Field Notes
U.S. Fish & Wildlife Service
Field Notes Entry   
Genoa helps Celebrate Fish Barrier Removal on the Red River of the North
Midwest Region, September 1, 2012
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Lake sturgeon release at Fish Passage Dedication
Lake sturgeon release at Fish Passage Dedication - Photo Credit: FWS photo

The Genoa National Fish Hatchery helped our state and municipal conservation partners dedicate two new fish passage facilities on the Red River of the North this summer. The city of Fargo, North Dakota owns a number of low head dams on the Red River that were built in the early 1900's. They were originally intended to be used to augment the Fargo's water supply system. These dams were never used for this intended purpose, and were actually creating a hazard to recreational use of the river by developing dangerous hydraulic flows in seasons of high river flows. They also were stopping migrations of many of the river's migratory species, such as lake sturgeon and walleye. A large lake sturgeon restoration effort has commenced on the Red River since the early 2000's involving state, tribal and federal partners. The removal of these dams will open up over 25 river miles of free flowing habitat to these migratory species of fish.

The Minnesota DNR, the North Dakota Fish and Game and the city of Fargo hosted a fish passage dedication to commemorate the event. The Genoa hatchery brought over 500 lake sturgeon fingerlings reared for the Red River to release to celebrate the opening. The Genoa hatchery raises lake sturgeon annually and supplies fall fingerlings to state and tribal partners in order to create a lake sturgeon population in the river. Lake sturgeon were originally found in the basin, but have disappeared since the early 1900's. Lake sturgeon juveniles are now commonly being caught and released by recreational fishermen in the area indicating good post stocking survival. On hand to help stock the fish were members of the Red River Basin Riverwatch, a conservation group that monitors water quality in the Red River basin using local school groups. The U.S. Fish and Wildlife Service Fisheries Program also provided funding for the dam removal and fish passage construction through its Fish Passage Program. The Fish Passage program is devoted to opening up and expanding fish habitat by removing or altering in-stream structures that inhibit fish movement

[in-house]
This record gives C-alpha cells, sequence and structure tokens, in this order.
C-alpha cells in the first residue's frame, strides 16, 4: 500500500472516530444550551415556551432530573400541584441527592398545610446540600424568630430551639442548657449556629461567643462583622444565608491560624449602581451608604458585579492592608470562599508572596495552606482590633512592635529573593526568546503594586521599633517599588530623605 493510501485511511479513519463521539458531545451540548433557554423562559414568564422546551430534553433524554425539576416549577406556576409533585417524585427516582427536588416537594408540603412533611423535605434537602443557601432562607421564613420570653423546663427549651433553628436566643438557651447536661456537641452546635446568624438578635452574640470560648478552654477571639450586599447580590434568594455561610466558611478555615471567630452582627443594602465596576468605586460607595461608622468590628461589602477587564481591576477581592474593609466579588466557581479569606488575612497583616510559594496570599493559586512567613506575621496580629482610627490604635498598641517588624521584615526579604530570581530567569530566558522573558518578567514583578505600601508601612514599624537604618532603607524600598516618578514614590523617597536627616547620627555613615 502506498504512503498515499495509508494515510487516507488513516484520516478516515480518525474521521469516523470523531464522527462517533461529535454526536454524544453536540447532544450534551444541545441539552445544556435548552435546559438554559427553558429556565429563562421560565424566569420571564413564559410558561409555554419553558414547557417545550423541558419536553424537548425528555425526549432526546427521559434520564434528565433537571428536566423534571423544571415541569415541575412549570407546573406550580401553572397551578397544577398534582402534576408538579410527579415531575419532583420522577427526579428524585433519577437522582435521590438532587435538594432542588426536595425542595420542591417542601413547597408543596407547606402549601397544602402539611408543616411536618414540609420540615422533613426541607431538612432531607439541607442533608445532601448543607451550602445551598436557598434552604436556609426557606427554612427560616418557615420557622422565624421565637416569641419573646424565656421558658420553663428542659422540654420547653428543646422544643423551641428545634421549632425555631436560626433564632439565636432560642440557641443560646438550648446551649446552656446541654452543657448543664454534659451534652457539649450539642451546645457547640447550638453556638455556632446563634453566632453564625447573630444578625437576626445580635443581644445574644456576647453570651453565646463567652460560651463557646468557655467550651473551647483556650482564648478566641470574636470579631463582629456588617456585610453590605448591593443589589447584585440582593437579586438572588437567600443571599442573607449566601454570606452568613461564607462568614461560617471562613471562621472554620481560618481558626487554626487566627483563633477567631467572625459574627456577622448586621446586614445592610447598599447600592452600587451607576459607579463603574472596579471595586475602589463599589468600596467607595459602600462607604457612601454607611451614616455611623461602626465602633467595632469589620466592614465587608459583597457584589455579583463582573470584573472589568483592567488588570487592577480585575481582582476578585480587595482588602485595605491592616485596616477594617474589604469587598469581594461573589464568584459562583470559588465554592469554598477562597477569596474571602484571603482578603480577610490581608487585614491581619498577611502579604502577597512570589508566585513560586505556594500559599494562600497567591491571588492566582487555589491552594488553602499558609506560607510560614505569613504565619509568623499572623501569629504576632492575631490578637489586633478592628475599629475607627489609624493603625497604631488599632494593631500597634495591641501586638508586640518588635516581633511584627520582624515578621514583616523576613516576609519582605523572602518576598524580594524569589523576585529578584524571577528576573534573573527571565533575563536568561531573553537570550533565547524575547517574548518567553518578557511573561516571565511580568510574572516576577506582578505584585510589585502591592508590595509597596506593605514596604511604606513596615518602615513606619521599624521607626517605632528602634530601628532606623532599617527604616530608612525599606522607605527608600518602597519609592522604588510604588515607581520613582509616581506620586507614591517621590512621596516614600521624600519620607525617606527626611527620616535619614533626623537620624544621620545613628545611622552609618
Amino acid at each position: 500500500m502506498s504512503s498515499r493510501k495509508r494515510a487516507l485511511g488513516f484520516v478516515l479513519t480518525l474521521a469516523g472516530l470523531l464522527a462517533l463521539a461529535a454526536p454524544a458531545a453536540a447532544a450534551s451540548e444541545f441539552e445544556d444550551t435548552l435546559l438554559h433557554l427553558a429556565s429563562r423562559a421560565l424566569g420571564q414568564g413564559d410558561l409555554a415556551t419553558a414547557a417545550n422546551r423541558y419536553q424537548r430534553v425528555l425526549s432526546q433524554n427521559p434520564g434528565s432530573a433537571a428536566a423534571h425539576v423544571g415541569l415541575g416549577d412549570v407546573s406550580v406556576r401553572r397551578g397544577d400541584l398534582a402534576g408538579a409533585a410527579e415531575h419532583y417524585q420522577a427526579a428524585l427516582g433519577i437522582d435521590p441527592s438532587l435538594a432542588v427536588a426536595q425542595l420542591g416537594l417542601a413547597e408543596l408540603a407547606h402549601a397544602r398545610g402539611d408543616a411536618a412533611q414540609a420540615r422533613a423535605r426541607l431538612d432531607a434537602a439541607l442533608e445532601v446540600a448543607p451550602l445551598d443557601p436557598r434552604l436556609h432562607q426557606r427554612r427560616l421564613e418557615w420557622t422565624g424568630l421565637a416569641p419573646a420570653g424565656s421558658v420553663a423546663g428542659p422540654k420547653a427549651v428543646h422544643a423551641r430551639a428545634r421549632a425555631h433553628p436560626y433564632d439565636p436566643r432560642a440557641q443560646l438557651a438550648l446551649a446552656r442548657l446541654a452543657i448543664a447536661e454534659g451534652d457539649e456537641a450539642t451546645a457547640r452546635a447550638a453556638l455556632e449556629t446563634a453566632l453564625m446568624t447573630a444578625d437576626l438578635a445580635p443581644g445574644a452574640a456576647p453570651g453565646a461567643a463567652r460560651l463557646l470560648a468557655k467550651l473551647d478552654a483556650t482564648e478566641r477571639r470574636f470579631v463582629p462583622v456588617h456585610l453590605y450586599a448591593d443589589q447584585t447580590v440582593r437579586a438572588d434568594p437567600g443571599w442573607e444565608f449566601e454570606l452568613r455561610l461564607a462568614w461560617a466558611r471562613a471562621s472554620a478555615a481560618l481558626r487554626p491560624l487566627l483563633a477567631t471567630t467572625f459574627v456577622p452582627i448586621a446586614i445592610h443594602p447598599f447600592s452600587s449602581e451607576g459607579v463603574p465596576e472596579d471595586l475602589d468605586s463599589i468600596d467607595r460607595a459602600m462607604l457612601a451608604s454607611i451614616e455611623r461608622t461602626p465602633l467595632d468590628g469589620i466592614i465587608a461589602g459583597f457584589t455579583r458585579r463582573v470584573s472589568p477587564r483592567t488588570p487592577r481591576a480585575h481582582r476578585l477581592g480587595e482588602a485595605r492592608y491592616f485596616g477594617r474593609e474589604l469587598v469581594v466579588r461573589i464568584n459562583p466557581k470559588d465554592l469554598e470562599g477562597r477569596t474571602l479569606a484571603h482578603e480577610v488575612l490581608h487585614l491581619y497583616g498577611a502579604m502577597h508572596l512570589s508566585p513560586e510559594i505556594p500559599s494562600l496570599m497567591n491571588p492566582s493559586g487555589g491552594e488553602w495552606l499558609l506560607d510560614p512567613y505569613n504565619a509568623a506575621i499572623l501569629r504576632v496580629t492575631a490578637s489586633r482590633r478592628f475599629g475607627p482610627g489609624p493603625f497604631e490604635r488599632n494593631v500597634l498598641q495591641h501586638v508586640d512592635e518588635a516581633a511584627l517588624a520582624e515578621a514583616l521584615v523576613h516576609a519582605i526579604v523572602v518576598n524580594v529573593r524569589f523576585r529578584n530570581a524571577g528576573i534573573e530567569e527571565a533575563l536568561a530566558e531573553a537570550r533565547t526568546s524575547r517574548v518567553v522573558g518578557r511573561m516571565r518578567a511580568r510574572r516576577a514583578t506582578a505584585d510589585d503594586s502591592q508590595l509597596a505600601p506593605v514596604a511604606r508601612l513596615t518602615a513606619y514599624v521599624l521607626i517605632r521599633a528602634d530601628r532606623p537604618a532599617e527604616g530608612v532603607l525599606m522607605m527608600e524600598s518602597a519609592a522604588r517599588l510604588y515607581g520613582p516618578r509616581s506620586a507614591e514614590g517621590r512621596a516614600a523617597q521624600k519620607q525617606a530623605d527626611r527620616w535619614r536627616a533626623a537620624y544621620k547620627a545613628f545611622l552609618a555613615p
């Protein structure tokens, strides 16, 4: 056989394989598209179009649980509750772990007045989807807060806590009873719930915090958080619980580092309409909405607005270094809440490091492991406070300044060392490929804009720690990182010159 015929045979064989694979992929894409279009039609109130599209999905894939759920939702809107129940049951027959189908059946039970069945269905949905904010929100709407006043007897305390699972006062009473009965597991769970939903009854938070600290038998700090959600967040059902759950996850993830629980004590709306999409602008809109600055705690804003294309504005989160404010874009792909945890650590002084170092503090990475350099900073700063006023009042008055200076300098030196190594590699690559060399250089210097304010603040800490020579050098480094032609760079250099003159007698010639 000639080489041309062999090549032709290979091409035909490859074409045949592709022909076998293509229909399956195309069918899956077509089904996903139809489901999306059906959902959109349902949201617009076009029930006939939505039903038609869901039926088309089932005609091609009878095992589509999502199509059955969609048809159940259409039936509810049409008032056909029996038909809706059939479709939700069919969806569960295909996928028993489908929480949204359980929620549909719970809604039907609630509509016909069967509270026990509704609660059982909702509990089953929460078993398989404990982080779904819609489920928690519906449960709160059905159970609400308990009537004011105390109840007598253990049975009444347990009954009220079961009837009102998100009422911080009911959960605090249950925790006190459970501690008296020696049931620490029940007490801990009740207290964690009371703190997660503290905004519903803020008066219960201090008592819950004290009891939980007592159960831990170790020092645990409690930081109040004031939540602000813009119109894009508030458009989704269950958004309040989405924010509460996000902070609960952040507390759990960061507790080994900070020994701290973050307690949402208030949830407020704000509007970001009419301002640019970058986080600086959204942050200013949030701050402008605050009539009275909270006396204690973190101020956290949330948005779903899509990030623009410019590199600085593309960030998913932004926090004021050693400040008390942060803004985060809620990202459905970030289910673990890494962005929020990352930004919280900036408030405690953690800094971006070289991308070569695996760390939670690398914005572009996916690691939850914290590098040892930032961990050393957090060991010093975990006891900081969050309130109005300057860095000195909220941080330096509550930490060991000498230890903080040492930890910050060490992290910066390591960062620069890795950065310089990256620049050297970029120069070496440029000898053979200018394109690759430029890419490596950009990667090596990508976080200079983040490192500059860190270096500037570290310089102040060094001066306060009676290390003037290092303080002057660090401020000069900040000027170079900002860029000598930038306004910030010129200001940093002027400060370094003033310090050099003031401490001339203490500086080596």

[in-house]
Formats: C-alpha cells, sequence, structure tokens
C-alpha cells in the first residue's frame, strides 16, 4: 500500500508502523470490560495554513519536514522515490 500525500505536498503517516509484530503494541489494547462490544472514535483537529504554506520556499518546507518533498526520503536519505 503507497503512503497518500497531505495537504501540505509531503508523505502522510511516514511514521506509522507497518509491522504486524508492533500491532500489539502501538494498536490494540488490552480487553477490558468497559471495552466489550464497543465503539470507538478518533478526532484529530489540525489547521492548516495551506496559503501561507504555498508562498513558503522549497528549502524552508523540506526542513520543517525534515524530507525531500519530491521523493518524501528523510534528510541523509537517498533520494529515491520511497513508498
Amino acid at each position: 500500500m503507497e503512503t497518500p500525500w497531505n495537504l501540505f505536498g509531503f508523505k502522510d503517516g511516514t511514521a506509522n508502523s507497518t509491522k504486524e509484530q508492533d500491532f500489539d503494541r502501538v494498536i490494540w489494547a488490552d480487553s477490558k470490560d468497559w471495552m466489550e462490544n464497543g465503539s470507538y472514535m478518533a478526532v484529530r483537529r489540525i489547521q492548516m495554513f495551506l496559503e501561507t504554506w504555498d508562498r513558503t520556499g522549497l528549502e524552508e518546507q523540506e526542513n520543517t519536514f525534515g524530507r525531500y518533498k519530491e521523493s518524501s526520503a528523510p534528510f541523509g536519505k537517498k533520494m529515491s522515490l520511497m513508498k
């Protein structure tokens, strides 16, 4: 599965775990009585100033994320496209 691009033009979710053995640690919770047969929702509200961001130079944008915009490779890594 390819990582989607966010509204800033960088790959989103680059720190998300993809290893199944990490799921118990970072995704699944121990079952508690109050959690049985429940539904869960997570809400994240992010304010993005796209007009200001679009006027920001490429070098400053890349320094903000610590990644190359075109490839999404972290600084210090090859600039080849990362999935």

Contact Info: Doug Aloisi, 608-689-2605, Doug_Aloisi@fws.gov
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